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No Florida schools in AP 25

Did anyone think the day would ever come that none of the three powers in the Sunshine State –Florida, Florida State, Miami– would be on the outside looking in at the AP Top 25?

That day came yesterday when all three schools were out at the same time for the first time since December 6, 1982. There was a time in the 1980s and 1990s when you had to beat at least one of the three to get a shot at the national title.

Florida State had a 14-year stretch of 10-plus win seasons and top-5 finishes, with national titles in 1993 and 1999. The Miami Hurricanes won five national championships between 1983 and 2001. The Gators won three championships, one under Steve Spurrier and two with Urban Meyer.

That’s 10 national titles from the state of Florida since 1983. No state has come close to that kind of collective success in college football. Not Texas, Michigan, Ohio or California.

The way things are looking we could have an extended stretch of no Florida schools in the top 25. Florida State has dropped three in a row, Miami is 2-3 and Florida has lost two straight and is at Auburn on Saturday. It’s almost a certainty that at least two of the three won’t make it back into the rankings and more than a 50-50 chance that all three won’t.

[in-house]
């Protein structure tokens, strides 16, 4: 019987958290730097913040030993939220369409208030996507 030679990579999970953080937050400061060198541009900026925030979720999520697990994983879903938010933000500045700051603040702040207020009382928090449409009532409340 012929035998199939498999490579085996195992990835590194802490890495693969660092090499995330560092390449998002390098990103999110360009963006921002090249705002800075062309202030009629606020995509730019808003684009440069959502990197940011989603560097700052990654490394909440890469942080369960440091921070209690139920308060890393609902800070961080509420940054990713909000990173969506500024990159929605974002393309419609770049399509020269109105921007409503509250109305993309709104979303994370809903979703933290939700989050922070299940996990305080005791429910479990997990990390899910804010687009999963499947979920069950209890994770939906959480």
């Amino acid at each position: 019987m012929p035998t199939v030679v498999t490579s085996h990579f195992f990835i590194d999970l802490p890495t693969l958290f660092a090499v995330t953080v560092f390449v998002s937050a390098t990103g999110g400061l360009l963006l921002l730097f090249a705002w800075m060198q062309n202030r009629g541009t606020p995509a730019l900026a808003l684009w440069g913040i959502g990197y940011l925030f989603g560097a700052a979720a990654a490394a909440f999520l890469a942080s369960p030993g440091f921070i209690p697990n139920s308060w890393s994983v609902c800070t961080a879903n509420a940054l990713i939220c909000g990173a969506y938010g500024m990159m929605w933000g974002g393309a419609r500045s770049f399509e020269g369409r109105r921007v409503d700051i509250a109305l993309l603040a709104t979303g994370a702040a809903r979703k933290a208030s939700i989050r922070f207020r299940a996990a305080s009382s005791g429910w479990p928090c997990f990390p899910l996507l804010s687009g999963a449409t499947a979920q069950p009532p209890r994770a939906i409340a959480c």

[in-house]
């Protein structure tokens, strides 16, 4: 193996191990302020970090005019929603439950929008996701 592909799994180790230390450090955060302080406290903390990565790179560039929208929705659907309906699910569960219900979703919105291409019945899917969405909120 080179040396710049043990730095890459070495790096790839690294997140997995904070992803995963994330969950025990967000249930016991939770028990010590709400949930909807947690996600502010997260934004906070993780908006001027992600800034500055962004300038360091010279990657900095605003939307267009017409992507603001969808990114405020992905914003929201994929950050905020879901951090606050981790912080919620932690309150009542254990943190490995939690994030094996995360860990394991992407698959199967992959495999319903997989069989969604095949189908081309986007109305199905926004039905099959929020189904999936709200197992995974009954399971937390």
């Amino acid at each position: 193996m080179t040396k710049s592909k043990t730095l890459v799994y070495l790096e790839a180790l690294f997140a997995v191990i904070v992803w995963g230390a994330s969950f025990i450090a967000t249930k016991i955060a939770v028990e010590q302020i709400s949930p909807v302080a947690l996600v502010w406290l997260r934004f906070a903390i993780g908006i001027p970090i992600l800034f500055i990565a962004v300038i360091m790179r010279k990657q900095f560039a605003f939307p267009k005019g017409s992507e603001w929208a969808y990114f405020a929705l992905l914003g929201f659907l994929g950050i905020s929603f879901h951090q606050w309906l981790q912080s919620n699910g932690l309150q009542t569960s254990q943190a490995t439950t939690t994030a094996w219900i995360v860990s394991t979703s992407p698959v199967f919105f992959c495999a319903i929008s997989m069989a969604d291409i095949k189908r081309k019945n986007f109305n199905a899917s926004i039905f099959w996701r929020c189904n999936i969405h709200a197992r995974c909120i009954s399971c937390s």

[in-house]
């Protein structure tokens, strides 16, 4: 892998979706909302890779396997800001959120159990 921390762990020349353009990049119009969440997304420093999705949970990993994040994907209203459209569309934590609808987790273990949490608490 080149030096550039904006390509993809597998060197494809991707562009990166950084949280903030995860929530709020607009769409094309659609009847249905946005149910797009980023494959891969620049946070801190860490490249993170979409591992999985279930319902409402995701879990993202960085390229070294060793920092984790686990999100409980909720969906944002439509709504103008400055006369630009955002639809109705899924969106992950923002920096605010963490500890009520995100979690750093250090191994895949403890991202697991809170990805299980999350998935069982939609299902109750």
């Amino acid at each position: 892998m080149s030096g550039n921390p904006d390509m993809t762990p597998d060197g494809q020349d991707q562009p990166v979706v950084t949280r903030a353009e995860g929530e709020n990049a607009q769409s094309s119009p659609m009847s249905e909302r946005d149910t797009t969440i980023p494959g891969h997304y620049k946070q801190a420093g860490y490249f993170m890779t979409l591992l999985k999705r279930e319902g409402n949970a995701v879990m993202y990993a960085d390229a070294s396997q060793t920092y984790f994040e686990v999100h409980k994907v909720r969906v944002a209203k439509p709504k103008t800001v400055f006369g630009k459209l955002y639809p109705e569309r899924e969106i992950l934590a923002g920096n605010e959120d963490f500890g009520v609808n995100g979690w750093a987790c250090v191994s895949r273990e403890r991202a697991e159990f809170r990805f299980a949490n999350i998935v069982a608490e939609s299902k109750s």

Although it is strange not seeing at least one of the three in the top 25, it was inevitable.

The explosion of the digital age where recruiters have access to blue chip preps all over the country, the multitude of broadcast platforms where most programs have their games broadcast on live TV and the money schools have decided to pour into their teams make it difficult for one state to hoard all of its top high school talent.

Another point to consider is that no recruit wants to wait a year or two to before they get playing time. Why go to Florida State, Miami or Florida and be the fourth wide receiver when you can go to South Florida and start? You can add to that the scandals that have plagued Miami and Florida State and Meyer stepping down as Gators coach as reasons the schools have hit hard times.

It's time to adjust and adapt, because things are not going to get any easier.



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